Heskin, K. J. (1974) Personality and attitude changes associated with long-term imprisonment. Doctoral thesis, Durham University.
Very little is known about the psychological effects of imprisonment in general, and long-term imprisonment in particular. Most of our knowledge about imprisonment and its effects is derived from American sociological research, such as the classic study by Clemmer (1940), Psychologists seem to have avoided the problem and what data exists bears on the topic only tangentially. This study is an attempt to begin the process of bringing a particularly psychological point of view to bear on the issue. The study is essentially a two-fold psychometric examination of the question of the effects of long-term imprisonment on personality (as measured by the Sysenck Personality Inventory, the Gough Femininity Scale, the Sixteen Personality Factor Questionnaire) and attitudes (as measured by the Semantic Differential). First, a cross-sectional analysis is outlined which yields data on the differences between groups of men in prison who have served differing mean lengths of total imprisonment during their careers. Second, a longitudinal analysis is presented which illustrates the changes which took place over the relatively short test-retest interval of 19 months, A factor- analytical study of the cross-sectional data and more detailed longitudinal analyoes of identifiable psychometric groups are also presented. Finally, an attempt is made to integrate the results into a coherent picture and suggestions are proffered which, it is hoped, may be of use both to future researchers and to the custodians of long-term prisoners.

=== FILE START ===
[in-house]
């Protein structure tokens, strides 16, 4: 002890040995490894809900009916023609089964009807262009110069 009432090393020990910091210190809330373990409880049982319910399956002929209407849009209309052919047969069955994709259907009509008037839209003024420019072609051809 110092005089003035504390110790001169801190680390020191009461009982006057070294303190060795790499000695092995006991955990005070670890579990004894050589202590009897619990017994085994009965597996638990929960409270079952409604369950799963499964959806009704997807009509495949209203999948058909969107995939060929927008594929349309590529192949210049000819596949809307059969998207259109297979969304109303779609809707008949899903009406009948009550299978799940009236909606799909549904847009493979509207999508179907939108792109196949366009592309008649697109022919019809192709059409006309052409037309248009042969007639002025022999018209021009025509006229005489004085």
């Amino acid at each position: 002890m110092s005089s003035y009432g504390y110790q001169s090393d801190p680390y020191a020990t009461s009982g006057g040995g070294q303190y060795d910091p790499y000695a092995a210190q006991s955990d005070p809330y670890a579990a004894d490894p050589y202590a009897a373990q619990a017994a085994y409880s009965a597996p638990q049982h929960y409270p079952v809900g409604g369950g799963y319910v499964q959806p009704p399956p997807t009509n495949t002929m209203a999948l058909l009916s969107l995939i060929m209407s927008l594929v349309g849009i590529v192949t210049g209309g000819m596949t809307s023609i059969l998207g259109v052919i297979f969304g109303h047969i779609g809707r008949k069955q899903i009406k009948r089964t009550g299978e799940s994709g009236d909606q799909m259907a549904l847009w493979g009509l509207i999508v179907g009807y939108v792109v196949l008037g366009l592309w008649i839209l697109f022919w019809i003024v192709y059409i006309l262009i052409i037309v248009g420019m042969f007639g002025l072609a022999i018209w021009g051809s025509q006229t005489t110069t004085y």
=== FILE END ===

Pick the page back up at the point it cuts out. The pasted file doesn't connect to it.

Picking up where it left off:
|Item Type:||Thesis (Doctoral)|
|Award:||Doctor of Philosophy|
|Copyright:||Copyright of this thesis is held by the author|
|Deposited On:||14 Mar 2014 17:08|